The Flexitarian Diet

Why You Don’t Have to go All-In on Vegan or Vegetarian

Every day we read about another celebrity opting for a vegan or vegetarian diet. At our local coffee shops, we see the ever-growing list of plant-based milks – soy, oat, almond, coconut – available as substitutes for the whole milk in our afternoon lattes. Our grocery store aisles are full of new, plant-based products: “chicken” fingers made from chick peas and rolled oats, “tuna fish” made from pea protein, “hamburgers” made from soy and potato. And, of course, with farmer’s markets and community-supported agriculture boxes available all over the country, fresh, local and seasonal fruits and vegetables are more accessible than ever. However, while vegetarian and vegan diets are extreme, and a big commitment, a “Flexitarian” diet allows you to dip your toes into the waters of the plant-based world. You can reap all the nutritional benefits of consuming more fruits, vegetables and whole grains while still enjoying the juicy taste of an occasional cheeseburger and the broken-in comfort of your favorite leather shoes.

What is a Vegetarian diet?

Vegetarians choose not to eat meat, poultry, fish or seafood. Some also elect to cut out dairy products like milk, cheese and eggs.

What is a Vegan diet?

Veganism is a more extreme version of vegetarianism which prohibits the consumption or use of any products that come from animals, including milk, eggs, yogurt, cheese, butter, honey, gelatin, leather goods, wool and silk.

What is the Flexitarian diet?

The term “Flexitarian Diet” was coined by dietitian Dawn Jackson Blatner in her 2008 book “The Flexitarian Diet,” to help those who wanted to incorporate more plant-based foods into their diet, but who were not ready to give up animal products altogether. The diet’s name is a mash-up of the words “flexible” and “vegetarian.” The Flexitarian Diet has no hard-and-fast rules and is more a lifestyle change than an actual diet.

Why go Flexitarian?

While many who choose to give up meat, dairy and other animal products do so for ethical or environmental reasons, eating more plant-based foods in place of meats and processed or packaged foods is simply a great way to take in more vitamins, minerals, antioxidants and phytonutrients, whether you do this all the time or not. Research has shown that plant-based diets can help reduce the risk of chronic disease, reduce inflammation, improve gut health, help you lose weight and help you feel more energetic.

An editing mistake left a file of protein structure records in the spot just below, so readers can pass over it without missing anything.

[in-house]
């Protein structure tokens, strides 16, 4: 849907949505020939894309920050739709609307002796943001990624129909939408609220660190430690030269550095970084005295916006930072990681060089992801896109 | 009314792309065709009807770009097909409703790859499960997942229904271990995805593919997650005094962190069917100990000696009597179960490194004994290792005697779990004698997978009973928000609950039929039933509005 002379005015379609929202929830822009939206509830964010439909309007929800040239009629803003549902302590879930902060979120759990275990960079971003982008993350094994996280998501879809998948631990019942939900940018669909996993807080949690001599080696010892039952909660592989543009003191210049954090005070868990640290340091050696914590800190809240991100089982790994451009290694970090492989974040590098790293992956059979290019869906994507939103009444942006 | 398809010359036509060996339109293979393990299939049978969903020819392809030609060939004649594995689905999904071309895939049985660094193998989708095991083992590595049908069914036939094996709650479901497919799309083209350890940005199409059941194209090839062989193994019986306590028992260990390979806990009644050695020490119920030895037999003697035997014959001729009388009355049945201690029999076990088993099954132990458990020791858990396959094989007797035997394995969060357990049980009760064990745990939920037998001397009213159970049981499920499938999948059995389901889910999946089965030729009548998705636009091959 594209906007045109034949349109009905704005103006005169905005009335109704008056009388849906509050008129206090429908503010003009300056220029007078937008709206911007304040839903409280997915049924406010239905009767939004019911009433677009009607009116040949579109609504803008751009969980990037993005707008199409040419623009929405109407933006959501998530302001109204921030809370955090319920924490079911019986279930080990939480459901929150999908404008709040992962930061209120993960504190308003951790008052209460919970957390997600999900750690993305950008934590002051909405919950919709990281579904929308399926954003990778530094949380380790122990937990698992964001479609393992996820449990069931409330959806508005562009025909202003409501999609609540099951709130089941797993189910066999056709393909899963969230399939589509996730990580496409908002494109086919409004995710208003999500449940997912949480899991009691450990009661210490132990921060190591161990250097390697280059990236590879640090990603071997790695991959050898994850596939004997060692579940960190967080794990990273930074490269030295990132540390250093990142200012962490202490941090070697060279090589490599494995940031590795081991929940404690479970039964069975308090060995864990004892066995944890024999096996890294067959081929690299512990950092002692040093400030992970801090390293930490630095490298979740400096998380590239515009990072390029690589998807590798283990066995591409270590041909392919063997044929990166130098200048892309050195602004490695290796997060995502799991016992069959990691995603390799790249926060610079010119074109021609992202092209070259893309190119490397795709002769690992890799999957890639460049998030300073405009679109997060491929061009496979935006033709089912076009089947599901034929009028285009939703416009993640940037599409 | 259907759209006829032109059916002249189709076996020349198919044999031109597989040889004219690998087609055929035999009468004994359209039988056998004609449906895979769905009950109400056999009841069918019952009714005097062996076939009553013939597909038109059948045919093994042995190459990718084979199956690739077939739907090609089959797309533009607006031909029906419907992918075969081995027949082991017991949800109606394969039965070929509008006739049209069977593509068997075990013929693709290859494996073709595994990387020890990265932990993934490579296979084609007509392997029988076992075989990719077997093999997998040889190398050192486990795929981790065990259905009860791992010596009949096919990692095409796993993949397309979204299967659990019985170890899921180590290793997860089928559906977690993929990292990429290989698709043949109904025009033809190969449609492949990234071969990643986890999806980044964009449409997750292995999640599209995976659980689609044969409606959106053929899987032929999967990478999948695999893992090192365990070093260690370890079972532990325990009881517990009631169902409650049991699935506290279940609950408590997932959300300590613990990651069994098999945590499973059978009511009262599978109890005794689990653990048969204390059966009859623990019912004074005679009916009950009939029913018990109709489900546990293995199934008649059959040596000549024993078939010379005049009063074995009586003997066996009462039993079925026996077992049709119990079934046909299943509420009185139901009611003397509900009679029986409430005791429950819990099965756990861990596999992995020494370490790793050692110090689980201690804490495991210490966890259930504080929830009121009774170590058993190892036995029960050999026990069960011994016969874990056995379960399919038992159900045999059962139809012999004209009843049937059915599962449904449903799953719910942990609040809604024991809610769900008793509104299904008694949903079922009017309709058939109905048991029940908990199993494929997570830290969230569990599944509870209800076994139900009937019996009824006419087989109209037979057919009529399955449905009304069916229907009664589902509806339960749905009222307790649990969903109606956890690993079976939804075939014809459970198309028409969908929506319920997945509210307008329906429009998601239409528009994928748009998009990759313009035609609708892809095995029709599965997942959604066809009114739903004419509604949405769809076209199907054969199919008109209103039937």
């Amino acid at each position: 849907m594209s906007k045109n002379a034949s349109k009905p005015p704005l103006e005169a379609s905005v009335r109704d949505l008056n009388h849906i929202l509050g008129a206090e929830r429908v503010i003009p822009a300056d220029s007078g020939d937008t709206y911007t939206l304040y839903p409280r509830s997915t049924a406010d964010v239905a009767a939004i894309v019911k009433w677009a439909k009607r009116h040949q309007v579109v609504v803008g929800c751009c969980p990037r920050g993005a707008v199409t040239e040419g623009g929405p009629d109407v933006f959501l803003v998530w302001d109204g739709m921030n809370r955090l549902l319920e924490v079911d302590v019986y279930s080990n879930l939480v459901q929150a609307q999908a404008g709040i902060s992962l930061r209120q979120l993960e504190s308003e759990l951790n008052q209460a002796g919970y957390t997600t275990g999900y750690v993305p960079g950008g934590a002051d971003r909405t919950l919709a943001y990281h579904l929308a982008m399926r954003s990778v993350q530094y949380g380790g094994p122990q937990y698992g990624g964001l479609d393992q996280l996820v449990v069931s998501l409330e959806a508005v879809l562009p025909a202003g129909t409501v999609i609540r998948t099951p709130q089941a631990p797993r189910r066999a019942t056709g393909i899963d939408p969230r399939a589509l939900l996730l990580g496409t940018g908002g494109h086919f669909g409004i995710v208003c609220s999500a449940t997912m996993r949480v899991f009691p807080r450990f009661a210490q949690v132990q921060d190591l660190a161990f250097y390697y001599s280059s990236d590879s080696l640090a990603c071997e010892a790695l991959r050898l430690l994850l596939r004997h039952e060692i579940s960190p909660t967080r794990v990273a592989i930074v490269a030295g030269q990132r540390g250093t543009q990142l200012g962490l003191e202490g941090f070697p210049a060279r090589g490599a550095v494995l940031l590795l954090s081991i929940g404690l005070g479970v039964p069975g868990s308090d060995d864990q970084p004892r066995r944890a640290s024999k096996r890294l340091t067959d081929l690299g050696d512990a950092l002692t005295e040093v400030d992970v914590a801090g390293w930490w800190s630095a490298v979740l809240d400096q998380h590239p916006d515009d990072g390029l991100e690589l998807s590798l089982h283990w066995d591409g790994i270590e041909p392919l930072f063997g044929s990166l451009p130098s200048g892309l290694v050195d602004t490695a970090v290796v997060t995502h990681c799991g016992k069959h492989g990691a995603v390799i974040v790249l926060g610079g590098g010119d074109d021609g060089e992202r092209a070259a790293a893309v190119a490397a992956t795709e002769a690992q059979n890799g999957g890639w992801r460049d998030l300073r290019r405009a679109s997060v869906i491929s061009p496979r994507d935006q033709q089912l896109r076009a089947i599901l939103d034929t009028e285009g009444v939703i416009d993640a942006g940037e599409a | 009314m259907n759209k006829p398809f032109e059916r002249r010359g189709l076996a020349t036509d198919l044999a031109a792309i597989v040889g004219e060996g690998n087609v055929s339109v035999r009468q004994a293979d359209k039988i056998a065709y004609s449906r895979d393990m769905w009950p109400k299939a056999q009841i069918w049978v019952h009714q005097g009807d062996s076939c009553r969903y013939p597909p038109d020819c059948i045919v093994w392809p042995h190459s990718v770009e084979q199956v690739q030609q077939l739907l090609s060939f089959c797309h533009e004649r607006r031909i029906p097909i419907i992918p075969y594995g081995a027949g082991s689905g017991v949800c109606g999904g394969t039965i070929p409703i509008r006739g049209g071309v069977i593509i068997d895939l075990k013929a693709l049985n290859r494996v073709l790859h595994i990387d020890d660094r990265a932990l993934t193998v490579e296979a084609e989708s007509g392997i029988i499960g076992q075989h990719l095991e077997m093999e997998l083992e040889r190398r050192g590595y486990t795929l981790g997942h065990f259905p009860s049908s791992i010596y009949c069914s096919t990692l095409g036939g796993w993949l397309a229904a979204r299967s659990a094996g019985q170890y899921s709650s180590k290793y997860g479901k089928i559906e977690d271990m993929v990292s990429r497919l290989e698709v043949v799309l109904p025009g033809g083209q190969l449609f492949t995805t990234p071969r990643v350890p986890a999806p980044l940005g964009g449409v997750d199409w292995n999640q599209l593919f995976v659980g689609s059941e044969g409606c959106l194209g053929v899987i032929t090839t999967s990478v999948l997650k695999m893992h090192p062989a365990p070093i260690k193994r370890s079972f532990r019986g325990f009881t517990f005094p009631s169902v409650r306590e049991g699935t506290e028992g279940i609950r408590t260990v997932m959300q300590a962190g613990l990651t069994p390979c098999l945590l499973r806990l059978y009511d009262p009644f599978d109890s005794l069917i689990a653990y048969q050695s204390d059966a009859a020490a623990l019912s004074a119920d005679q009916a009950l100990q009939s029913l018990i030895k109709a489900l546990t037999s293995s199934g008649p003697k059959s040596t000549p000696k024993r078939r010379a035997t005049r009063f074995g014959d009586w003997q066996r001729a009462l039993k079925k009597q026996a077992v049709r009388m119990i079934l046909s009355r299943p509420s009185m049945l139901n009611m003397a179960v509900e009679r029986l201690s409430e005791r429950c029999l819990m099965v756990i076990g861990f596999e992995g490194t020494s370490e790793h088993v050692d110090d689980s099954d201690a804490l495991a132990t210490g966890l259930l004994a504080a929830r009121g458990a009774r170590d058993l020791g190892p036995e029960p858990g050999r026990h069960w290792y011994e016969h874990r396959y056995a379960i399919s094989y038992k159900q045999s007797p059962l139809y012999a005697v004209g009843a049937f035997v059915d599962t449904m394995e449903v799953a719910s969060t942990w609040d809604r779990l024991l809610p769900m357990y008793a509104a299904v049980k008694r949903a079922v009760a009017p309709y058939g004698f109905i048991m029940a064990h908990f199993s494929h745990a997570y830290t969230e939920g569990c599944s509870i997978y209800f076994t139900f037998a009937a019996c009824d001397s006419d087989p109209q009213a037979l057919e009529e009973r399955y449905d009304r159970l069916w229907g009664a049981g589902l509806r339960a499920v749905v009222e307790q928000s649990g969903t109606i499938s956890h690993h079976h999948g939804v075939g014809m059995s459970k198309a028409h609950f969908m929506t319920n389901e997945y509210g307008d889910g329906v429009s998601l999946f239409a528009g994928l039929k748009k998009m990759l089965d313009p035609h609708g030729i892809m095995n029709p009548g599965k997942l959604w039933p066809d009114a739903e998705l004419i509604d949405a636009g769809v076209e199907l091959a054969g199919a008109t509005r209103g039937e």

How to eat Flexitarian

Flexitarians aim to eat mostly fruits, vegetables, legumes and whole grains, with a focus on getting their protein from plant sources instead of animal ones: nuts, seeds, beans, lentils, quinoa, tofu and tempeh. However, adding in meat and other animal products from time to time is encouraged. In her book, Blatner suggests taking on the Flexitarian diet in stages. Of the 21 meals in one week, beginners might aim for seven that are fully plant-based. Advanced Flexitarians might eat 14 plant-based meals, and experts might eat animal products six times or fewer each week, even going meatless for weeks at a time.

When meat is consumed, it is also helpful to consider it as a side dish as opposed to the featured item. Keep the meat to just one-quarter of the plate and fill the rest with vegetables and whole grains.

It’s also encouraged to limit added sugar and sweets and eat the least processed, most natural forms of food; so instead of eating those “chicken” fingers made from chickpeas and oats, choose to instead eat the chickpeas and oats.

Rethink Old Favorites

Many traditionally meat-based dishes can be easily turned into delicious, plant-based reinventions. Consider using black beans, cubed and roasted sweet potatoes, roasted Brussel sprouts or roasted mushrooms as the filler for tacos. Sub tempeh or tofu for meat in your favorite stir-fry. Grill up burgers made with a mix of beans, lentils and quinoa, or kabobs stacked with zucchini, squash, mushrooms, peppers and onions.

Use Common Sense

Remember, it is possible to subsist solely on potato chips and soy lattes and call yourself a Vegan, Vegetarian or Flexitarian. Many foods that come in a box or from the frozen section that are labeled “vegan” include a lot of preservatives and artificial ingredients that won’t do your health any favors. Aim for as many whole foods as possible; that is, food that has not been processed or refined and looks very much like it did when it was plucked from the tree or vine or out of the ground. Think fresh fruits and vegetables, and if you buy foods in a can or a box, pick those that have only one or two ingredients. For example, a box of whole wheat pasta should contain only “whole wheat” and a can of black beans should contain just “black beans” and “water.” Steer clear of anything frozen or packaged that contains preservatives, high amounts of sodium or any ingredients you’ve never heard of or can’t pronounce.